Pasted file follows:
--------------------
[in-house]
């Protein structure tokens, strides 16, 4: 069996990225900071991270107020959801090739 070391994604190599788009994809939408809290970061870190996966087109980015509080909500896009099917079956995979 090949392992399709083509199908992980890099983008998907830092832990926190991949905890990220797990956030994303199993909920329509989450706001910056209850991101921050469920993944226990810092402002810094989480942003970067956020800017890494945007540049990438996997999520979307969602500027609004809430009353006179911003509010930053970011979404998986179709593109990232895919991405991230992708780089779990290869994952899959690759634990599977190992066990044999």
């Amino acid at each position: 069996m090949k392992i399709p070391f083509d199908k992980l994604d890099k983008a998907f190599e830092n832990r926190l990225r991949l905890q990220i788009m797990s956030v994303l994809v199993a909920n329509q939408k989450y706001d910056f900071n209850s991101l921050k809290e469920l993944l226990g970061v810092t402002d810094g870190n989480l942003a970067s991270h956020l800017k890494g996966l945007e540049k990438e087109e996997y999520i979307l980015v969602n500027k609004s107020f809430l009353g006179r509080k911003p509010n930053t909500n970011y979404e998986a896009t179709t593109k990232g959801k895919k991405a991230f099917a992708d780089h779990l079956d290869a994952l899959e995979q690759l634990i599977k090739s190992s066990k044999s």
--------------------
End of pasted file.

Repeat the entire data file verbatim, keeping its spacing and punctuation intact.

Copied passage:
[in-house]
């Protein structure tokens, strides 16, 4: 069996990225900071991270107020959801090739 070391994604190599788009994809939408809290970061870190996966087109980015509080909500896009099917079956995979 090949392992399709083509199908992980890099983008998907830092832990926190991949905890990220797990956030994303199993909920329509989450706001910056209850991101921050469920993944226990810092402002810094989480942003970067956020800017890494945007540049990438996997999520979307969602500027609004809430009353006179911003509010930053970011979404998986179709593109990232895919991405991230992708780089779990290869994952899959690759634990599977190992066990044999």
């Amino acid at each position: 069996m090949k392992i399709p070391f083509d199908k992980l994604d890099k983008a998907f190599e830092n832990r926190l990225r991949l905890q990220i788009m797990s956030v994303l994809v199993a909920n329509q939408k989450y706001d910056f900071n209850s991101l921050k809290e469920l993944l226990g970061v810092t402002d810094g870190n989480l942003a970067s991270h956020l800017k890494g996966l945007e540049k990438e087109e996997y999520i979307l980015v969602n500027k609004s107020f809430l009353g006179r509080k911003p509010n930053t909500n970011y979404e998986a896009t179709t593109k990232g959801k895919k991405a991230f099917a992708d780089h779990l079956d290869a994952l899959e995979q690759l634990i599977k090739s190992s066990k044999s």